Marmot distribution and habitat associations in the Great Basin

Chris H. Floyd

Abstract


In this study I describe the distribution and habitat associations of yellow-bellied marmots (Marmota flaviventris) in the Great Basin, compare my findings with those of E.R. Hall during his 1929-1936 survey and later surveys, and discuss potential reasons for changes in marmot distribution over time. I found 62 marmot burrow sites in 18 mountain ranges, mostly in rocky meadows situated on well-drained slopes between 2100 m and 3000 m elevation. Marmots were generally found near burrows dug within talus slopes, talus-like rock piles, or clusters of massive boulders. Oceanspray (Holodiscus discolor) was the shrub most commonly associated with occupied rock formations. Marmots were most abundant in the Ruby/East Humboldt Range and were common in the Desatoya, Shoshone, Toiyabe, Toquima, Cherry Creek, Schell Creek, Deep Creek, and Stansbury Ranges. Marmots appeared to be uncommon in the Monitor Range and rare in the Clan Alpine, Roberts, and Snake Ranges. I was unable to find marmots in the Diamond, Egan, Spruce-Pequop, White Pine, and Oquirrh Ranges, although I located old, weathered marmot scats in all but the latter 2 ranges. Other evidence confirms that marmots do actually occur in the Oquirrh Range, but extensive searches of the White Pine Range, including some of the same rock formations where E.R. Hall collected marmots, revealed no sign of marmots. My distribution data suggest that marmots may have gone extinct in some Great Basin mountain ranges during the last century. These disappearances may represent a natural extinction-recolonization dynamic, but a more alarming possibility is a recent die-off linked to climate change, which is predicted to force montane vegetation zones further upslope, shrinking the habitat of associated faunas. However, marmots in this study were observed as low as 1550 m elevation, indicating an altitudinal flexibility that may allow this species to survive climatic change better than more specialized boreal species such as pikas (Ochotona princeps) and water shrews (Sorex palustris).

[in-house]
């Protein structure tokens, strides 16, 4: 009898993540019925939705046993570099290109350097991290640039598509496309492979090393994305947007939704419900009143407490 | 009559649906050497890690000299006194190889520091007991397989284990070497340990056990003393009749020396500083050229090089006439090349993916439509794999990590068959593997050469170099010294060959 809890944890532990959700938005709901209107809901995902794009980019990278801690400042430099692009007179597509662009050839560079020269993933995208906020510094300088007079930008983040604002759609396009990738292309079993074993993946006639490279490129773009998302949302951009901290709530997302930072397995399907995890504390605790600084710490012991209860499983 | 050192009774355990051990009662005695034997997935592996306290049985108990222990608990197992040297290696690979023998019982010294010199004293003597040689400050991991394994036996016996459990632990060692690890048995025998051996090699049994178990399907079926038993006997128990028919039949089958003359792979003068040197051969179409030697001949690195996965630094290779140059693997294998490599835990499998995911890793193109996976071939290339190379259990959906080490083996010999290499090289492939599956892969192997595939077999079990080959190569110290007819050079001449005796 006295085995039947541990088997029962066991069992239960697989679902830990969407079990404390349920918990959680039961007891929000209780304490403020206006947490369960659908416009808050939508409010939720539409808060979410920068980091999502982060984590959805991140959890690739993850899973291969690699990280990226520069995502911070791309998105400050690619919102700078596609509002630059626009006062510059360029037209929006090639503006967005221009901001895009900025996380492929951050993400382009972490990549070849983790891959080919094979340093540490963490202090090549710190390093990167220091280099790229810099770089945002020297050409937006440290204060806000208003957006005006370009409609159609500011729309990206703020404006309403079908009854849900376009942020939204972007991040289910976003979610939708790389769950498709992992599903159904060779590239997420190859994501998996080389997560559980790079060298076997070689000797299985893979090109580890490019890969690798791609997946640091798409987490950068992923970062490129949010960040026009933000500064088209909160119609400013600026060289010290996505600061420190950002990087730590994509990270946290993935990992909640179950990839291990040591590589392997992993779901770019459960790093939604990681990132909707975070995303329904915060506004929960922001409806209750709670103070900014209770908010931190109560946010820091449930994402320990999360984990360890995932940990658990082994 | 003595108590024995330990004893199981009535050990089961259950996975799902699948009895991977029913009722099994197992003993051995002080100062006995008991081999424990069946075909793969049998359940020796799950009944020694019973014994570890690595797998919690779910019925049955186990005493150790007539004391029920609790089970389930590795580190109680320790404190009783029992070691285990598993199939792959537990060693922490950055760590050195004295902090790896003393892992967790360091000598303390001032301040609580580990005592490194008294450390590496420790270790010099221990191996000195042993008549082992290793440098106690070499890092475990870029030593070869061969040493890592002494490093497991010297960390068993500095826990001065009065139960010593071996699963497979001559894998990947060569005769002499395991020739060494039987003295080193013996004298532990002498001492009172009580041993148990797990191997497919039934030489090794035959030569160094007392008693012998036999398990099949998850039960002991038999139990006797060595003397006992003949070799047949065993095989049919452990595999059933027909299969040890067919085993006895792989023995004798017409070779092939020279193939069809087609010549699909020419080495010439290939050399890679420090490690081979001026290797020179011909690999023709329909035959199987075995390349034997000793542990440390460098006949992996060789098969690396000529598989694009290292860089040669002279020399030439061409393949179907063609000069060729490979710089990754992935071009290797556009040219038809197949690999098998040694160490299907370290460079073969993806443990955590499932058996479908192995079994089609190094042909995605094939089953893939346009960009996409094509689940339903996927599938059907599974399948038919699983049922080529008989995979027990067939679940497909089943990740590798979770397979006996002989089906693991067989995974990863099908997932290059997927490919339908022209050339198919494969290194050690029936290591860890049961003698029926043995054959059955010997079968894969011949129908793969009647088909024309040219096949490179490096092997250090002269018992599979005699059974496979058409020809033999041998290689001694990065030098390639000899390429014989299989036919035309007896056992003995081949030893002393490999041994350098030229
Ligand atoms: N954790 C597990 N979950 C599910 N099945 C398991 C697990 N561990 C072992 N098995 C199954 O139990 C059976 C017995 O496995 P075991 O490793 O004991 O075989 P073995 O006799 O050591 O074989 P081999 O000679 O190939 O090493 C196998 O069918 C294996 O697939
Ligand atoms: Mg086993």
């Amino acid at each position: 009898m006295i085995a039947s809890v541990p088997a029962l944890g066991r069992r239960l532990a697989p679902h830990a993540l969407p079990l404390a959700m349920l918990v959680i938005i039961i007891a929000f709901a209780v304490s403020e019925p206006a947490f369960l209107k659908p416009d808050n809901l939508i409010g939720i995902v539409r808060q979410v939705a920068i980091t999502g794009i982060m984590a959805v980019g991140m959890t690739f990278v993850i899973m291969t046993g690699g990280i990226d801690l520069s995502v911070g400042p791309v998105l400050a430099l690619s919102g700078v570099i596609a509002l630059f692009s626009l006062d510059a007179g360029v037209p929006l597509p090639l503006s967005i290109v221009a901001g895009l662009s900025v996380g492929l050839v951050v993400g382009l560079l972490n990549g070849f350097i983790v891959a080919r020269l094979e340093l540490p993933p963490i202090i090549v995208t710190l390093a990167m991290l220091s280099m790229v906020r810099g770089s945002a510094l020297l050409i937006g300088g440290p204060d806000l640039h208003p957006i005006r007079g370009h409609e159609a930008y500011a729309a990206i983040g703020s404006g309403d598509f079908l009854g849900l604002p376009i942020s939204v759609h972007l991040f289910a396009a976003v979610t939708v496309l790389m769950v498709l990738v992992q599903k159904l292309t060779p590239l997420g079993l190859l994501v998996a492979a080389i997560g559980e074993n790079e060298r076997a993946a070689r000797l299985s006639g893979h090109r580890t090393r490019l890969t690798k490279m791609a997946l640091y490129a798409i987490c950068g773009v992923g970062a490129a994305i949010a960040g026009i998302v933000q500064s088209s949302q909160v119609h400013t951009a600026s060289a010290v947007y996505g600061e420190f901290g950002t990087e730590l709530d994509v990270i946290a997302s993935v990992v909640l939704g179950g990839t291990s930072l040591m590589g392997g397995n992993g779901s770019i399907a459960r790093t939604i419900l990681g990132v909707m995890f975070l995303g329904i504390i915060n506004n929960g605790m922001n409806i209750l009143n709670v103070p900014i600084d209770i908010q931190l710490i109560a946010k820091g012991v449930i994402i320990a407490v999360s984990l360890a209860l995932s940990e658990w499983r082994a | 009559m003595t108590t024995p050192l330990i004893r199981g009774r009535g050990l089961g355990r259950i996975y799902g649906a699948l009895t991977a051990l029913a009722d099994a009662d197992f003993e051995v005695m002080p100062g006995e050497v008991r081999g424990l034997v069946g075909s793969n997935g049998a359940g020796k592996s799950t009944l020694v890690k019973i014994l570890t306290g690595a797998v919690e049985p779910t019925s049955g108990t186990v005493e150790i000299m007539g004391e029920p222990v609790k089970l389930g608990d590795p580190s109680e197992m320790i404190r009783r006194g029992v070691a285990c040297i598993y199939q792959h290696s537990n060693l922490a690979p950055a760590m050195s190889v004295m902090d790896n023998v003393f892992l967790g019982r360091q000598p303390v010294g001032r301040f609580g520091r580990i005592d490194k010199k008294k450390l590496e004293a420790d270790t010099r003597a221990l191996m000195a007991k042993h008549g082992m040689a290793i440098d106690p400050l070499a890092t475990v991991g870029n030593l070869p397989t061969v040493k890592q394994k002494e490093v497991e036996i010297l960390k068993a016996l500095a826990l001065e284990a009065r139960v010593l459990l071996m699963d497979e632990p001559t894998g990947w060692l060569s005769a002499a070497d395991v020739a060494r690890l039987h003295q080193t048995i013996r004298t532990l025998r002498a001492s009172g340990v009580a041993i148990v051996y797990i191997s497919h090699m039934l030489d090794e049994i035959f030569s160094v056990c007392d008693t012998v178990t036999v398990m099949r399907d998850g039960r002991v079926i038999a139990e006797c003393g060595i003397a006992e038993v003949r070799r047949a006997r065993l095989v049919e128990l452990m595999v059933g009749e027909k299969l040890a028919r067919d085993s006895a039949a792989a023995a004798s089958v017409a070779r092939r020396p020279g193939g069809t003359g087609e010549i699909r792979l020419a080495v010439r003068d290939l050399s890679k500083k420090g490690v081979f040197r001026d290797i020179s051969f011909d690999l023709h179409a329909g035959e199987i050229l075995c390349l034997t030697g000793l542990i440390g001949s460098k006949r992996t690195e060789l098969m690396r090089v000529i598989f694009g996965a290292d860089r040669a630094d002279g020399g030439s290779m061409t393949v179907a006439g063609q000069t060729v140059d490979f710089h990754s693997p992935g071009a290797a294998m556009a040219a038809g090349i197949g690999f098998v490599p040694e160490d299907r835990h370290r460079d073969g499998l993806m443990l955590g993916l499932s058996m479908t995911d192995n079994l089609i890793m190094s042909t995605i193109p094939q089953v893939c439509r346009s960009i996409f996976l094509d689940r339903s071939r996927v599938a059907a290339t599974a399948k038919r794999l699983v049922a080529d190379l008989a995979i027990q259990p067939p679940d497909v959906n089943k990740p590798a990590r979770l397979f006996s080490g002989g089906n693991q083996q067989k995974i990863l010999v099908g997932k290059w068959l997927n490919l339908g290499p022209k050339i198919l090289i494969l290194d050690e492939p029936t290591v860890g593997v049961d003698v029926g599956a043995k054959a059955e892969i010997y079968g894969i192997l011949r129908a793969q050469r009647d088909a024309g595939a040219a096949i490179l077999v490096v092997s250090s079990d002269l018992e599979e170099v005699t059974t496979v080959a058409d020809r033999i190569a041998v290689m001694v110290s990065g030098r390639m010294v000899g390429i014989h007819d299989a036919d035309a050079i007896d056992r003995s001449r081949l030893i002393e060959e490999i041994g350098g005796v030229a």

Keywords


Marmota flaviventris, marmot, Great Basin, climatic change, boreal mammals, talus, Holodiscus discolor

Full Text: PDF

Refbacks

  • There are currently no refbacks.


Ask us questions and receive journal updates:

twitter logoFollow us on Twitter @WNANat

facebook logoLike us on Facebook